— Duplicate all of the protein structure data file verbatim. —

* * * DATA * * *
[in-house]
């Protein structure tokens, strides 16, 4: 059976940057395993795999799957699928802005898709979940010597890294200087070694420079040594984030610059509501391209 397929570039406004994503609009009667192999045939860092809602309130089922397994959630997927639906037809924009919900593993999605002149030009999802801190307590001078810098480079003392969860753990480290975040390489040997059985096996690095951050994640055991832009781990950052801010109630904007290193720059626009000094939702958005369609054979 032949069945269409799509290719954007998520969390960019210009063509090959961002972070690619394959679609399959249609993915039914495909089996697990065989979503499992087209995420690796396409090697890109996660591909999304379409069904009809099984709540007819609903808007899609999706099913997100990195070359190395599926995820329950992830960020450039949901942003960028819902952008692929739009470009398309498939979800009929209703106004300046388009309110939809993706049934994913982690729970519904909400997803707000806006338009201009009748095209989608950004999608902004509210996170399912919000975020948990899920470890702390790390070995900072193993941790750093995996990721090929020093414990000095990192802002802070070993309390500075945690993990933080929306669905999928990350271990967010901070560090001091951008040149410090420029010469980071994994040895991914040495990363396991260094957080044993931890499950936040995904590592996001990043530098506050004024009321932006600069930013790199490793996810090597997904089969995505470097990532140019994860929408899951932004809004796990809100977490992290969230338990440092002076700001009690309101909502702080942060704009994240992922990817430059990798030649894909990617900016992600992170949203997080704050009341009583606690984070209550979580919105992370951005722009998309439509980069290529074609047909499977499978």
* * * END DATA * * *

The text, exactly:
[in-house]
């Protein structure tokens, strides 16, 4: 059976940057395993795999799957699928802005898709979940010597890294200087070694420079040594984030610059509501391209 397929570039406004994503609009009667192999045939860092809602309130089922397994959630997927639906037809924009919900593993999605002149030009999802801190307590001078810098480079003392969860753990480290975040390489040997059985096996690095951050994640055991832009781990950052801010109630904007290193720059626009000094939702958005369609054979 032949069945269409799509290719954007998520969390960019210009063509090959961002972070690619394959679609399959249609993915039914495909089996697990065989979503499992087209995420690796396409090697890109996660591909999304379409069904009809099984709540007819609903808007899609999706099913997100990195070359190395599926995820329950992830960020450039949901942003960028819902952008692929739009470009398309498939979800009929209703106004300046388009309110939809993706049934994913982690729970519904909400997803707000806006338009201009009748095209989608950004999608902004509210996170399912919000975020948990899920470890702390790390070995900072193993941790750093995996990721090929020093414990000095990192802002802070070993309390500075945690993990933080929306669905999928990350271990967010901070560090001091951008040149410090420029010469980071994994040895991914040495990363396991260094957080044993931890499950936040995904590592996001990043530098506050004024009321932006600069930013790199490793996810090597997904089969995505470097990532140019994860929408899951932004809004796990809100977490992290969230338990440092002076700001009690309101909502702080942060704009994240992922990817430059990798030649894909990617900016992600992170949203997080704050009341009583606690984070209550979580919105992370951005722009998309439509980069290529074609047909499977499978």